A playful theme for art

A playful theme for art

A playful theme for art

When bored from the mundane routine, the thought of playing a game of cards or plugging the video game to play Mario brings relief to the mind. Ever thought that this world of games could be explored as an art?

Games and gaming is the underlying theme of the two ongoing exhibitions titled ‘Of Games: Frameworks In Question’ and ‘Of Games: Theatre in Code’.

The exhibition titled ‘Of Games: Frameworks In Question’ juxtaposes art with games and gaming technologies including the old board games of India like Ganjifas, a video work titled Parallel by Harun Farocki and computer games like Façade by Michael Mateas and Andrew Stern, Osmos by Hemisphere Games, Otomata by Batuhan Bozkurt. These works try to capture the image making process explored in both, games and art, and highlight the audience engagement while gaming.

Façade demonstrates the promise of algorithmic storytelling by developing individual characters and their mechanisms of response. Whereas Osmos projects a simulation of a Physics-based world. Its the designers talk about the ‘calming’ effect of playing the game with headphones that makes this game unique. Otomata, on the other hand, is a musical instrument that makes music from the chaotic and generative result of a series of accidents running in a loop. It becomes popular as a music-making tool for amateurs.

The video work titled Parallel is 17-minute long and is based on the subject of development and creation of digital animation. “For example, if a forest has to be covered in foliage, the basic genetic growth programme will be applied. Here we use more generative algorithms. The more the image detaches itself from the appearance, it becomes an ideal-typical.Using the example of trees and bushes, water, fire and clouds we compare the development of surfaces and colourings over the past thirty years in computer animation images. We want to document reality effects such as reflections, clouds, and smoke in their evolutionary history,” says Harun Farocki, the creator.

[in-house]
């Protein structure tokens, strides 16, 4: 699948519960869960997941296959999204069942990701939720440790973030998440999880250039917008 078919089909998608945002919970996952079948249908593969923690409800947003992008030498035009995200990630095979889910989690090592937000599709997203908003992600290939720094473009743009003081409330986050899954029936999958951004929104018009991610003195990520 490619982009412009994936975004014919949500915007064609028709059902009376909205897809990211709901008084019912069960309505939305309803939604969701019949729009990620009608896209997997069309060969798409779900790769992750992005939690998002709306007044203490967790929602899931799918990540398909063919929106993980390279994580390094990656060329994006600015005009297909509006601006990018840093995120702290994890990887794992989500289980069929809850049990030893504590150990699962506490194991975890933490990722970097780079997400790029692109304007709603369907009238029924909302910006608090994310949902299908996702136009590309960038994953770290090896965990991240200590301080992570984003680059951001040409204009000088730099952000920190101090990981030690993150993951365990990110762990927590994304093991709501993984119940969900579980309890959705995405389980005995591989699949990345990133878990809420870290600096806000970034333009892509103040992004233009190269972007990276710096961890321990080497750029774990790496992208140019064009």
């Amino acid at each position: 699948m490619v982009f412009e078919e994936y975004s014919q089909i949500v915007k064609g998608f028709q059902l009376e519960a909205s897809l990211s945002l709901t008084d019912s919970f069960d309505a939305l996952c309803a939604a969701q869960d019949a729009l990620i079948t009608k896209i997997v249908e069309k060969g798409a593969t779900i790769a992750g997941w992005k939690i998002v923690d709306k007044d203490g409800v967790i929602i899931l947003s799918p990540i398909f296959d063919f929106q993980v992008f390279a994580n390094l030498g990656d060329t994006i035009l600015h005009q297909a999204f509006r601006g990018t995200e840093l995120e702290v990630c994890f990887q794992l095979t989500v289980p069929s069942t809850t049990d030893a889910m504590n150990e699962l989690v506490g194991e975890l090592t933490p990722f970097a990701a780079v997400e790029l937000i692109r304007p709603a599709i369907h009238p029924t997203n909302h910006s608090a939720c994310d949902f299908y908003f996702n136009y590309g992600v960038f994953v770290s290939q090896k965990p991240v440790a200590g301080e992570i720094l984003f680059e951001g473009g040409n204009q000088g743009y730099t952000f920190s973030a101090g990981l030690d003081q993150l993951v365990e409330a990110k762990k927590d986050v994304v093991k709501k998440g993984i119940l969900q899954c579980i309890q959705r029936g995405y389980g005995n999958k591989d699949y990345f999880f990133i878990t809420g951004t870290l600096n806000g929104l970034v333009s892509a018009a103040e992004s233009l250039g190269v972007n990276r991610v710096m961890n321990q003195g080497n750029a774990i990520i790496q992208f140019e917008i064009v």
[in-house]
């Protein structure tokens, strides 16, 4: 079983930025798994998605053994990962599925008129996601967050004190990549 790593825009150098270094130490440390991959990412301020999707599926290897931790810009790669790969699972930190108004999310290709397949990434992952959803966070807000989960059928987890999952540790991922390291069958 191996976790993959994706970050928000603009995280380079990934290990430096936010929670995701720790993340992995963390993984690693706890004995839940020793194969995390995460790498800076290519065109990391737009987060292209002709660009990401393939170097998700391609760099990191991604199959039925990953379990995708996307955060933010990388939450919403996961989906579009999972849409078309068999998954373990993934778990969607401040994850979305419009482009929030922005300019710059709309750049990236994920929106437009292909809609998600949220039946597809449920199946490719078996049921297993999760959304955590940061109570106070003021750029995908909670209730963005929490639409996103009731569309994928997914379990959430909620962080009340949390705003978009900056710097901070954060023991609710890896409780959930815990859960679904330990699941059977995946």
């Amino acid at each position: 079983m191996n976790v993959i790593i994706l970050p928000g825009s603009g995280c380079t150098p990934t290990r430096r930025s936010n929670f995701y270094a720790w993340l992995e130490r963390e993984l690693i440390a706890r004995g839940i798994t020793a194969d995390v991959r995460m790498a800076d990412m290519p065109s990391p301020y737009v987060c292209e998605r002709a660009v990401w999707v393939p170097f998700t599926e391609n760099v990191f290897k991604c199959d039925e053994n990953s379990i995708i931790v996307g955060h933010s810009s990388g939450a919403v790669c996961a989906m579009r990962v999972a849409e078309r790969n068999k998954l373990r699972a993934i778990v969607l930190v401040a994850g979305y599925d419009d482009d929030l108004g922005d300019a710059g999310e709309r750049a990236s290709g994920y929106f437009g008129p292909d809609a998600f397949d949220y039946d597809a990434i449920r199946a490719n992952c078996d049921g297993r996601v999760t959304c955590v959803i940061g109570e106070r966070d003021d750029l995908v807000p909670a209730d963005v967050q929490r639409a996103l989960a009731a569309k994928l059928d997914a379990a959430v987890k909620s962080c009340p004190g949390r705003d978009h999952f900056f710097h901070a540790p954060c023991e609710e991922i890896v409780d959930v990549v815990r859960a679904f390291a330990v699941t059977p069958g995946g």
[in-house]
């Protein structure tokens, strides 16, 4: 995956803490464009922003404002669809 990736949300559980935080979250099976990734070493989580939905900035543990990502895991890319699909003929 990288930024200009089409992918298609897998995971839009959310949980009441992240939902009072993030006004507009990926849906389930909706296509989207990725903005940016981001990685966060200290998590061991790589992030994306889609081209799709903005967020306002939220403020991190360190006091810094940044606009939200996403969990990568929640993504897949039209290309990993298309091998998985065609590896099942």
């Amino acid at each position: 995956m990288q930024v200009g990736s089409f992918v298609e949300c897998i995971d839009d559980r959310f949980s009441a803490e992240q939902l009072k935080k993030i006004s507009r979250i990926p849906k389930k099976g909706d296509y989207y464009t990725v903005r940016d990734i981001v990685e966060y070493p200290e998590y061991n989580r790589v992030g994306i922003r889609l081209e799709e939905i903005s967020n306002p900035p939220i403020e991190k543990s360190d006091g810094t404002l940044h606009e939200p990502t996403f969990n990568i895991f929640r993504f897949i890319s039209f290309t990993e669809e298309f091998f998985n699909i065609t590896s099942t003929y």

In the other exhibition titled ‘Of Games: Theatre in Code’ the exhibited works were created by Akshay Rathod, Centaur, Gayatri Kodikal, Oleomingus, Pramod Kumar and Vishal Dar during a month-long residency. This exhibition intended to articulate the contribution of games towards visual culture. It aims to look beyond the interpretation of gameplay as an artistic activity and thus explores platform-bending paradigms. During their residency, the young participants took part in various public engagement programs structured and undertook workshops to come up with interesting ideas.

For instance, Gayatri Kodikal’s game The Travelling Hand is modelled on the dreams of a Georgian queen whose remains are buried in Goa. “I read an article in Deccan Herald about this Georgian Queen whose remains were traced in Goa after undertaking a 20-year excavation which ended in 2009. She was captured and tortured in Iran in 17th century and I planned to make a film on her. It was for this that I looked for new mediums such as games, to narrate this story and The Travelling Hand thus developed,” shares Gayatri.

These exhibitions are on display at Khoj Studios, Khirkee Extension till September 29.